Istanbul election criticisms just like Gezi, says defeated Yildirim

The defeated Justice and Development Party’s (AKP) mayoral candidate for Istanbul, Binali Yildirim has claimed that there are “critics coming at us from all over the world” due to Istanbul election re-run as they did during Gezi Park protests, T24 news portal reported on Thursday.

Yildirim, who is also a former prime minister, lost the mayoral election in Istanbul on March 31 by a slight margin to the main opposition Republican People’s Party (CHP) Ekrem Imamoglu.

Following the defeat, President Recep Tayyip Erdogan’s AKP filed many appeals to the Supreme Electoral Council (YSK).

This included an extraordinary objection that called for the annulment of the March 31 Istanbul mayoral election and for it to be held again. The AKP alleged that there were voting irregularities.

The election board ruled in favor of AKP on Monday and revoked Imamoglu’s official mandate as the elected mayor of the Istanbul Metropolitan Municipality.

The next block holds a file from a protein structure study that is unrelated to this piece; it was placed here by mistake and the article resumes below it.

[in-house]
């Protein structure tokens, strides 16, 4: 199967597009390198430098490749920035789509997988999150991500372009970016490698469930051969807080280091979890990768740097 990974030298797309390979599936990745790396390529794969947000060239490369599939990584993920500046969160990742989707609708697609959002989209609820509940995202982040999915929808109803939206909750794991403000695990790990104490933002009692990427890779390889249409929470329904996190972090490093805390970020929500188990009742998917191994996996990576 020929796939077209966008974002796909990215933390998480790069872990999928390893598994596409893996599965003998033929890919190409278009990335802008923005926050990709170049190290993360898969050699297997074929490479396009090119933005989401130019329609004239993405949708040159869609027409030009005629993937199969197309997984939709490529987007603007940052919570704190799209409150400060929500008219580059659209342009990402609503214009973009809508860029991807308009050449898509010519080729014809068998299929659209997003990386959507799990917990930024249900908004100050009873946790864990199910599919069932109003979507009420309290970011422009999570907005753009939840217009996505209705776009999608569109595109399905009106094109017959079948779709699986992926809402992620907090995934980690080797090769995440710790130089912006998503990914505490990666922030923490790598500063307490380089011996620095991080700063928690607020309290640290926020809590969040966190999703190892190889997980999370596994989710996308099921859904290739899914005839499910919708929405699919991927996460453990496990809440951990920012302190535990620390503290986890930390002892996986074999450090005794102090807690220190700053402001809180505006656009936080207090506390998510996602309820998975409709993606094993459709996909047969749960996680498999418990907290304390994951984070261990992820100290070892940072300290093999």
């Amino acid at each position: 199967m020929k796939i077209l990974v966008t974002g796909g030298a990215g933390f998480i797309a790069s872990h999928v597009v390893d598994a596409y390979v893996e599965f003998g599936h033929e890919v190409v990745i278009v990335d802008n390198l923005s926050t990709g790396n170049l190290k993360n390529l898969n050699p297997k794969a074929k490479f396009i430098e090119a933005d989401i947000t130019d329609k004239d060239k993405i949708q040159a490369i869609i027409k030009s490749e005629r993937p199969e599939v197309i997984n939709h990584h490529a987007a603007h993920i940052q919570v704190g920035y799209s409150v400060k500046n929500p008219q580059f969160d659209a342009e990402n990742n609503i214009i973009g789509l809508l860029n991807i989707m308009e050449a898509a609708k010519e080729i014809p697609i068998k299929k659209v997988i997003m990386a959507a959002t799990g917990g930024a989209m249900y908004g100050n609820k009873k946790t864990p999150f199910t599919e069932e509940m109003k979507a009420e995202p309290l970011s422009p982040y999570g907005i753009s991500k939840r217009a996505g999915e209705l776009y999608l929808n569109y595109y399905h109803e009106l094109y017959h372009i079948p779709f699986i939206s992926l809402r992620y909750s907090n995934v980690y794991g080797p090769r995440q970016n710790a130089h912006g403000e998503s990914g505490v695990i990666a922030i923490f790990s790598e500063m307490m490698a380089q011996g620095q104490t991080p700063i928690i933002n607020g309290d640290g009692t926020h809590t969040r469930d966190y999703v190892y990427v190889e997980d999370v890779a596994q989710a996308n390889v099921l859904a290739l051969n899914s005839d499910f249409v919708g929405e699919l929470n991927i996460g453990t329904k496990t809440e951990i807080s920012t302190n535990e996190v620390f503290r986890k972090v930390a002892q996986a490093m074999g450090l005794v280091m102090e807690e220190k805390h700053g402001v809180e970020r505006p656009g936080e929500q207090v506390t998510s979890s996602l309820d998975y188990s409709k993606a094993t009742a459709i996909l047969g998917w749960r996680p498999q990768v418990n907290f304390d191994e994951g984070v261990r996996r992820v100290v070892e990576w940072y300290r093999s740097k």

The Turkish state came under strong criticism, in the aftermath of the move, from politicians, legal experts, journalists, businessmen and intellectuals in Turkey and across the world who regarded the YSK decision politically-motivated.

“Unfortunately, they [critics] are coming at us from all over the world, as they did during the Gezi [Park] insurrection,” Yildirim said at an iftar dinner, held by the Pendik Industrialists and Businessmen’s Association (PESIAD) on Thursday.

The Gezi Park protests, which broke out in 2013 over an urban development plan for Istanbul’s Taksim Gezi Park, spread across the country and turned into a riot against the increased authoritarianism of then-Prime Minister Recep Tayyip Erdogan’s rule.

Eight people were killed and about 8,000 more were injured during Turkish police action to quell the protests.

Commenting on the Istanbul mayoral elections, Yildirim argued: “I’m the real victim here. I’m being honest about this.”

“No matter how you look at it, a vote theft took place [in Istanbul], that’s loud and clear,” he said.

Elaborating on the election fraud claims, he said, “There are 123 voting reports with no signatures, but the votes recorded on those reports were considered valid during the counts. The YSK saw this theft and canceled [the election].”

The YSK previously said the legal basis for the re-run decision was 3,755 polling officials’ not being public servants, as is required by the law.

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